Hydro Jetting: A method of cleaning sewers and drains using high-pressure water streams.

    Hydronic: Pertaining to a heating or cooling system that uses water or steam as the medium.

    Hydrostatic Pressure: The pressure exerted by a fluid due to its weight.

    Hard Water: Water with a high mineral content, usually calcium and magnesium, which can cause scaling in water heaters and pipes.

    Hammer Arrestor: A device that absorbs sudden pressure changes in the water supply system, preventing water hammer.

  • Inlet Valve: The valve in a toilet that allows the refill of the tank after a flush.

    Interceptor: A device designed to separate and retain deleterious, hazardous, or undesirable matter from normal wastes.

    Indirect Waste Pipe: A waste pipe that does not connect directly with the drainage system but conveys liquid wastes by discharging into a receptor connected to the drainage system.

    Isolation Valve: A valve that isolates a portion of a system to allow maintenance without shutting down the entire system.

    Insulation Jacket: A protective cover around a water heater to reduce heat loss.

    Invert: The lowest point of the inside of any pipe or conduit that is not vertical.

    Irrigation System: Systems designed to deliver water to landscapes or agricultural lands.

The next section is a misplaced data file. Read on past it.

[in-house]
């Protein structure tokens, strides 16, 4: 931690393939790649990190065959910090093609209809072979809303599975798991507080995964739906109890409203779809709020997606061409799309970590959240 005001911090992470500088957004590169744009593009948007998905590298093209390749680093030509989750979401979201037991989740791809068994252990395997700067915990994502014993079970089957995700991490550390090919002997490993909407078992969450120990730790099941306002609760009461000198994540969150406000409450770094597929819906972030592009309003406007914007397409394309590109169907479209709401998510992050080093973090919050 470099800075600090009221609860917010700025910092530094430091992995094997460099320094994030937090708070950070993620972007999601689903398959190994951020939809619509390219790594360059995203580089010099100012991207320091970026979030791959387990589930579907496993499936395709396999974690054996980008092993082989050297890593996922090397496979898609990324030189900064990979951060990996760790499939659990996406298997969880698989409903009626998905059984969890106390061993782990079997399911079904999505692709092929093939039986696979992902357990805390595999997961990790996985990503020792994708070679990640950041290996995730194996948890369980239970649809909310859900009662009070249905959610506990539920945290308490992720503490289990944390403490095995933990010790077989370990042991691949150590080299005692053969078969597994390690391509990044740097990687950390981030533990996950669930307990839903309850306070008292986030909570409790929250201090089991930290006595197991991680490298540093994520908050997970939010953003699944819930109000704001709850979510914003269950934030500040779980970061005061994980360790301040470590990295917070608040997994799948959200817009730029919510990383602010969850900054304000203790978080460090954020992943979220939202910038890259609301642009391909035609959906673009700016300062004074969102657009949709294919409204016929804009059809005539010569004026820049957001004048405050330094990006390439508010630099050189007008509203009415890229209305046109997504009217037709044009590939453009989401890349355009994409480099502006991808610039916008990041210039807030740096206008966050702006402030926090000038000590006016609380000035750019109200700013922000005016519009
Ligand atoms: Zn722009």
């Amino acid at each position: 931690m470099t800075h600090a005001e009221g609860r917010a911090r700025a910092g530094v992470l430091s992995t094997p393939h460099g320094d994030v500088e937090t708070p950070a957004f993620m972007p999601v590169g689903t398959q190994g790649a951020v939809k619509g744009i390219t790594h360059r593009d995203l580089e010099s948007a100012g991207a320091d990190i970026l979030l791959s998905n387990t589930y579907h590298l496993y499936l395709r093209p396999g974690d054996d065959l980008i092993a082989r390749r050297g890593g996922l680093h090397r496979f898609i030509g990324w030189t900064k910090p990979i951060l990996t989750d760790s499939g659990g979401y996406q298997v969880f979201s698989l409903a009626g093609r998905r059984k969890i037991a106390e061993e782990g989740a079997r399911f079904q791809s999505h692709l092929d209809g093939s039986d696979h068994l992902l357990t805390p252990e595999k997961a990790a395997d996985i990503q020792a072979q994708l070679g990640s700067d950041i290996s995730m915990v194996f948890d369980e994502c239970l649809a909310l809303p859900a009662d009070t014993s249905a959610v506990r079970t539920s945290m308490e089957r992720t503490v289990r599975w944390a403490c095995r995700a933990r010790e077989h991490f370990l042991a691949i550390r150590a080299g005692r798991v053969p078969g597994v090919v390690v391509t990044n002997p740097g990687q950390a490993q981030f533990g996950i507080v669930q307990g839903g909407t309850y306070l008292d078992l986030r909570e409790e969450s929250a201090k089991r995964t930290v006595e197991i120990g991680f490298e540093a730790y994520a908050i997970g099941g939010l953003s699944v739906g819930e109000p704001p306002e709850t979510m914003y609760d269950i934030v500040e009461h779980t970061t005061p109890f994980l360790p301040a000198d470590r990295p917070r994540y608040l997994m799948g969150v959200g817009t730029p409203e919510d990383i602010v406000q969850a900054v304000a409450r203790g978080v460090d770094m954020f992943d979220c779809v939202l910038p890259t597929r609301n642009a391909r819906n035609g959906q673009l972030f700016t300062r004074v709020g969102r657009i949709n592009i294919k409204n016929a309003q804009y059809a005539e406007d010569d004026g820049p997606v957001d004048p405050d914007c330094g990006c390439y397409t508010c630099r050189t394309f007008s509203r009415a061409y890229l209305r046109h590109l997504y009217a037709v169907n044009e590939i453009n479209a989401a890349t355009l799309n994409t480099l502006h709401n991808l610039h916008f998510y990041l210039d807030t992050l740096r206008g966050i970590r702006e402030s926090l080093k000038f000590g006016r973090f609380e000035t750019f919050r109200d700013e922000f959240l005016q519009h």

Intake: The pipe through which water is drawn from a main source.

  • J-Bend: The section of a drain trap that is shaped like the letter “J”, where water remains to provide a water seal.

    Joint Compound: A material applied to thread joints to ensure a leak-proof seal.

    Jetting: A method of clearing blockages from pipes using high-pressure water streams, similar to hydro jetting.

    Jumper Wire: A wire or strap used to ensure electrical continuity across a joint.

    Joint Runner: A tool used in lead jointing to smooth the joint and ensure a complete seal.

    Jack Faucet: A specialized faucet, typically found in laboratories, which allows the user to regulate the flow of gases or vacuum.

    Junction Box: A box in which the joins of electrical wires or plumbing pipes are made.

    Jet Pump: A type of pump, often used in well pump repairs, that uses an impeller and a venturi to draw water from a well.

  • Kitchen Plumbing: Pertaining to the installation, maintenance, and repair of plumbing fixtures and systems in a kitchen, including sinks, dishwashers, and water lines.

    Knockout Plug: A temporary plug in a floor drain or a fixture drain to prevent sewer gas from escaping during construction.